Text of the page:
street deck, daily, except Sundnys, The
Dalle, Hood Hirer, Catcade Locks,
and return. Call on. or 'fone Agent for
Capt F Bolles. San Fr W B Campbell, La Grd
tr .aiamessan. san fr J t uauagher, San Ft
Louis P McCarty. S F L Verhaag. JIaker City
Mrs H D Slnm. W AV A Brongcst, Dalles
John W Tarquhar, Ab-iMrs T M Scott. Oreg C
erdeen, WUi Mr Cora Newton, do
J J Wilson. Spokane E C Richmond. Dallas
Edrar J Diven, Hono .Mrs E C Richmond, do
lulu C C Parker, Albany
James Patterson. S F IMrs McPnilllps, Mc
G W Grlffln. Eugene I Mlnnville. Or
F C Sharkey, Blue KlVMlra Tressle McPhlUIps
j a .LJingncua. liandon
Frank W Sanders. Em
tire City, Or
Ira T Lingo. do
T Webster. San Fran
Mrs Win Campbell,
Dr A G Smith, Chehalls
O W Bowen, Glen wood
u Miner. Seattle
Mrs II Miller, Seattle
A J Plckard. Eugene
Miss Price. Kirk, Hol-
Mrs Elizabeth Morgan,
N E Smith. Sacramento
Mrs N E Smith, do
Mrs E A Thompson, In-
Miss Dessa Thompson,
W N Barrett. Hillsboro
Mrs W N Barrett, do
A C Smite, do
Mrs A C Smite. do
O H Guthrie. Dalles
Geo T Parr. Dalles
J Q A Bowlby, AitorU
Mrs J as Stanton, do
C A Freeman. Warren
A D Arper, Tacoma
Mrs Alex Brenner, As
jM L CorneliU.. Helena
ii At iirown. rrincvwe
Mrs C M St Calvin. Ho-
J W Raymond. Oakes-
Mrs D M Metzger. La
Geo S Hawley. Boise
B F Mulkey. Montnth
A B Little, Houlton
W B McGerry. Spokn
J E Cans, Kansas Cy
S Keith. Spcncerville
O D Gralby. Pueblo
H J Dunn, Uoldendale
C E Jones, Wasco. Or
J N Rinehart. Wasco
Mrs J N Rinehart, do
Miss Rinehart. do
J L Hlrshnrr. Hood R
MUs Hlrshner, do
B W Mclntosch. S F
A U Hansen. Kaloma
A B Craft. Grass Vy
quiam. u ash
Mm H A Hayes, Aber
J Ryan. Tacoma
Mrs J Ryan. Tacoma
T Drlscoll. Gencse-e. Id
Miss B May Million,
HI Cady. Beaverton. Or
Mrs JI Cady. Beaverton
N C Olsen. Seattle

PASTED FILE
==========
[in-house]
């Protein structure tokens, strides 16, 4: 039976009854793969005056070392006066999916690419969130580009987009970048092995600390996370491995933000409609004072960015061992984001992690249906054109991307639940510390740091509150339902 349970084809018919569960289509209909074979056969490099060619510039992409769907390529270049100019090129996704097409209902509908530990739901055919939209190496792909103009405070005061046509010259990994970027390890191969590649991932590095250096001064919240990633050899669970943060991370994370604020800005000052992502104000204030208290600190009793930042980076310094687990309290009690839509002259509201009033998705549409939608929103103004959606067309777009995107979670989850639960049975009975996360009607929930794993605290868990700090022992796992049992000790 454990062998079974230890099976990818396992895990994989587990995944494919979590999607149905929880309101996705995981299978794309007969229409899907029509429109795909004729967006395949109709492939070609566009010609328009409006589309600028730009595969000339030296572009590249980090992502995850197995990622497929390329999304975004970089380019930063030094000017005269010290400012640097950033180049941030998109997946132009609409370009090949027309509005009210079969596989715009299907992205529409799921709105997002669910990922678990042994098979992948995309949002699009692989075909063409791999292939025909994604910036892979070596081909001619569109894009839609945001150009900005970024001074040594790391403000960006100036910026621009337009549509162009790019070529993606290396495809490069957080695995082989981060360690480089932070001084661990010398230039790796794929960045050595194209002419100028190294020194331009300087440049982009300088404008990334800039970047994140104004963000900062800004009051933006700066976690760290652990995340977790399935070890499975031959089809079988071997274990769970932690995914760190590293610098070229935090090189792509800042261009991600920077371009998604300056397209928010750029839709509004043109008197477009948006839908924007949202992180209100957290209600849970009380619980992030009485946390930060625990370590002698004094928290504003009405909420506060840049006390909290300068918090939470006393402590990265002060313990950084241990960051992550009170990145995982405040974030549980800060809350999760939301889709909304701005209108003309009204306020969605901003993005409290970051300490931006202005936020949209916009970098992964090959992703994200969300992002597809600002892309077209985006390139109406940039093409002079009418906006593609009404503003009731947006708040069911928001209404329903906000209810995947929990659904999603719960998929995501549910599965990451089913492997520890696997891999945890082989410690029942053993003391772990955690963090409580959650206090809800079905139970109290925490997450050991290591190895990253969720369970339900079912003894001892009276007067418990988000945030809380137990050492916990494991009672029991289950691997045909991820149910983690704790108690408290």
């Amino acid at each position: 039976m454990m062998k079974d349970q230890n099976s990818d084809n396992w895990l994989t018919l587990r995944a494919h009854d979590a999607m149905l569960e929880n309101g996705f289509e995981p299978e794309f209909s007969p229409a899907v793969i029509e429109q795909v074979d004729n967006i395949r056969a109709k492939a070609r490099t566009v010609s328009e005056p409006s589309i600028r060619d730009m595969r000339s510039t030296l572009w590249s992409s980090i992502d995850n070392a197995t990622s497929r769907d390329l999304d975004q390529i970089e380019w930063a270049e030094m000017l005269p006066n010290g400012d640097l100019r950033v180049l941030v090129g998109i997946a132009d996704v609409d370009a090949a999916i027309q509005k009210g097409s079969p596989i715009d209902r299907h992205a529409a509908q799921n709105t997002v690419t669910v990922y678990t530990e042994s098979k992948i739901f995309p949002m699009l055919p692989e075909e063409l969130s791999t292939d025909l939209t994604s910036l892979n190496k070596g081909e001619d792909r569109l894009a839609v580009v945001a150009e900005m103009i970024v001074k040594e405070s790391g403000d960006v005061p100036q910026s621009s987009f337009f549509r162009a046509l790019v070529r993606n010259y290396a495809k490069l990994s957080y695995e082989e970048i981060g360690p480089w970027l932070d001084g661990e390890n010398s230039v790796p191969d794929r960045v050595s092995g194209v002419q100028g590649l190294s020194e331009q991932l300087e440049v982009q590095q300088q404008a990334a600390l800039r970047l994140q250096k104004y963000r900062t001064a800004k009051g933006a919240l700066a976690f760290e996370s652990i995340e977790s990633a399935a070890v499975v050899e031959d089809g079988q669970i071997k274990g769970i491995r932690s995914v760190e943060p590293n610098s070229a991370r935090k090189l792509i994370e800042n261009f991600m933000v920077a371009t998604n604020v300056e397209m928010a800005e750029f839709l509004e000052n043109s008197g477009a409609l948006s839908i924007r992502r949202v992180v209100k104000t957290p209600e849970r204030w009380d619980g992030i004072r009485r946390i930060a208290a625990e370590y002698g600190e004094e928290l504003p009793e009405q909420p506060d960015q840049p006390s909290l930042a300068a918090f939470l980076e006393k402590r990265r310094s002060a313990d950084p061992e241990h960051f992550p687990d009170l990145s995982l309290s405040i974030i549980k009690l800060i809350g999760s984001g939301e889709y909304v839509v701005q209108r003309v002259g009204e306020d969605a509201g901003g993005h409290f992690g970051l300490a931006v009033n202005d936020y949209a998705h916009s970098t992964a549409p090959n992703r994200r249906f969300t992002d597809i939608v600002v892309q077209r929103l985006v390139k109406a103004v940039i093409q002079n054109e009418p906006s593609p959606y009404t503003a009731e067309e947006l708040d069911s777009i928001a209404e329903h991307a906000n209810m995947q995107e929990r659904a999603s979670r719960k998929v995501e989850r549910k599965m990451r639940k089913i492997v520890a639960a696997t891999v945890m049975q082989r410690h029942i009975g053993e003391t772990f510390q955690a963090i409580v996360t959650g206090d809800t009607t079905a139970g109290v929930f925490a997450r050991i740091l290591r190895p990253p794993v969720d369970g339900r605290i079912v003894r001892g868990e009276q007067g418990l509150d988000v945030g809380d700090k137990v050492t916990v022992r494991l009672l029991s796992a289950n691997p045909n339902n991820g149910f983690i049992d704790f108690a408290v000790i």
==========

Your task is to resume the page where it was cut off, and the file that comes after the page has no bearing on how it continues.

W Doll Ins. Pendleton
W H Kulbach, Oska-
Mrs W H Kulbach. do
Master Kulbach. do
Ml-u Kulbach. do
E M Lally, Hammond
Bert Seydel. Chippewa
E T Scott. Seattle
Eugen O'Nell. Chlppe Mrs Capt Stewart, Fort
wa rails, wis uanDy. n-n
Mrs Edward Curran, I Master Stewart, da
Hood River, Or J Alex Brenner. Astoria
Master Howard Smith, I J W Kennedy, Spokane
C W. Knowles. Manager.
J R Humphrey, Oreg CIW N Ryer, Denver
Mrs Humphrey, do C J! Engle. Omaha
James Brown, city jAIex Potts, Silver City
H M Grlnnell. Tacom&Mrs Potts. Silver City
Geo E Colo. Spokane 17 1 C Smith. Astoria
M Howard. San Fran .Irs H C Smith, da
J A Patterson, HeppnrjC H Moor. Stevenson
Alfred M Williams, .Mrs C HTMoor. do
Boston I Mrs J "Wiley, Shaniko
F M Williams. Boston j Llllle Wiley, Shaniko
Mrs E J Stroud. Rose-IDr DTK Derlng.
burg. Or Union
Nathan Falk & sons, iA C Hayes, San Jose
Idaho 1 It A Byrnes. La Grande
Mrs E V Miller. Ash-1 Charles Hug. Elgin. Or
land. Or Mrs Hug. Elgin. Or
Mrs A E Klnnel. Ash-R B Smith. Tacoma
lana. or ii u urigg. Hew Zealnd
Cella B Norton. Bris
Mrs Geo Custer, Sll-
tin W Tawn. do
Mrs J M Poorman,
W T York. Medford
Mrs Claud Gatch. Sa
R L Ross. do
M E St Hill, do
Connor St Hill, do
W A Morgan, do
Mrs Morgan, do
Frank H Doyle. N Y
Geo L Barrows. N Y
jM L Reynolds, San Fr
'F J Statesman. Chirn
Uohn S Mitchell. San F
Mrs S J Chadwick.Col- Mrs Mitchell. San Fr
W J Splllman. Pullman
Mrs Gerowe. Salem
Miss Munkers, Salem
W Brooks. Grass Vy
J S Bradley, Texas
C W Fulton. Astoria
W G Howell, Astoria